Market Wise Q&A column for the SJMN: When is it Time to Change Agents?

Pat Kapowich for the San Jose Mercury News  

Q:  After 18 months of a home search, my husband and I want to switch Agents.  We have written lots of offers that he was unable to get accepted.  He is a nice person but it seems that Sellers and their Agents easily mold him into their way of thinking. Recently, after having submitted an offer the previous day, we visited the property with our agent for a second look.  The Listing Agent, who works for the same large reputable firm, suspiciously joined us, and suggested we lower our offer by $50,000. Instead, we should apply that money in the form cash, to buy all the sellers’ furniture, which would be unknown to the Short-Selling Banks.  This way the Sellers would decide to work with us over competing Buyers and forward our offer to the banks for the Short Sale approval process.   My wife and I were slacked-jawed to listen to this proposal, especially since our Agent kept nodding his head, smiling and then announcing to us it was a “good way for you two to get into a house.” We did not sign a Buyer-Broker Agreement; so it is our understanding that we have no financial obligation to this Agent.  What is the best way to communicate we are moving-on while retrieving our large deposit check that is held in his real estate office?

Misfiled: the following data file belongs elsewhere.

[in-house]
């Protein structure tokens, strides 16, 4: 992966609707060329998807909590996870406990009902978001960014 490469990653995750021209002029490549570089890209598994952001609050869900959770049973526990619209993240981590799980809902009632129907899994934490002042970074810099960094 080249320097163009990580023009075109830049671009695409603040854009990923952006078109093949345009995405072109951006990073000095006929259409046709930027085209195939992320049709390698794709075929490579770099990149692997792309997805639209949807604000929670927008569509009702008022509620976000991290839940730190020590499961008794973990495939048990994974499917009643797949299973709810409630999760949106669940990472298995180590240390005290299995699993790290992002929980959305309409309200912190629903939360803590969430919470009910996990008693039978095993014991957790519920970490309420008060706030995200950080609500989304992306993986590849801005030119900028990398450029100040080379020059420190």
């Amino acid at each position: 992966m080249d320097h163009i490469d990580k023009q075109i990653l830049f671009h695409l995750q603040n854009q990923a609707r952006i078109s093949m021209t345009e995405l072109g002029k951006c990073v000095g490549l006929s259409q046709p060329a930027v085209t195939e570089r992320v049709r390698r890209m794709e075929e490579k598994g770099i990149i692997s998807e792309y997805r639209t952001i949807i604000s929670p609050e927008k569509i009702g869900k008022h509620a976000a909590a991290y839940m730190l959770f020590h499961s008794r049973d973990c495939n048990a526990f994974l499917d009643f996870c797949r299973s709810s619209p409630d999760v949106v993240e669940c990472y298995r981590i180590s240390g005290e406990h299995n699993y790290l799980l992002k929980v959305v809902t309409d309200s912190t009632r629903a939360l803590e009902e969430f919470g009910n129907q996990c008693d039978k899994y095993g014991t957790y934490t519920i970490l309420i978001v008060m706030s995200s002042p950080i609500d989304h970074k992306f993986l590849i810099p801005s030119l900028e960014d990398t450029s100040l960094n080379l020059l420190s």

A:  We, as Agents, are mandated to log a deposit check into the office as soon as possible.  When an offer is accepted, the office staff will log the check out and forward it to the designated escrow company that is handling the transaction.  If the offer is rejected, the check is promptly returned to the buyer(s).   The Agent should not handle the deposit check once his or her brokerage receives it.  It would be prudent for you to contact the front desk of his office and ask for the check to be returned.   Regardless, you need to call or write this Agent and inform him you are in fact, moving-on.  If you are also working with his Loan Officer, you should make a clean break and hire a new Agent and Loan Officer. Sadly, what you heard was not surprising.  Real Estate Attorneys and FBI Agents remind us that tough times create a new set of scams.  Colluding licensed Agents and Loan Officers who can and will drive creative ways to default federally insured banks while their Buyers or Sellers clients ride along as accomplices.  You’ve witnessed the segment of our industry that can’t compete with an incorruptible professional, or honestly sell and/or negotiate their way out of a paper bag.   The opposite jaw-dropping experience is to observe the results generated by an expert employing a deft skill-set as he/she plays by the rules.   1-7-12

Do you have a question for the Market Wise column in the  San Jose Mercury News? If so, please email your question to:

Pat Kapowich. Broker/Owner CertifiedResidential Broker ABR, CRS, GRI & SRES Home Sales Expertise and Experience (408) 245-7700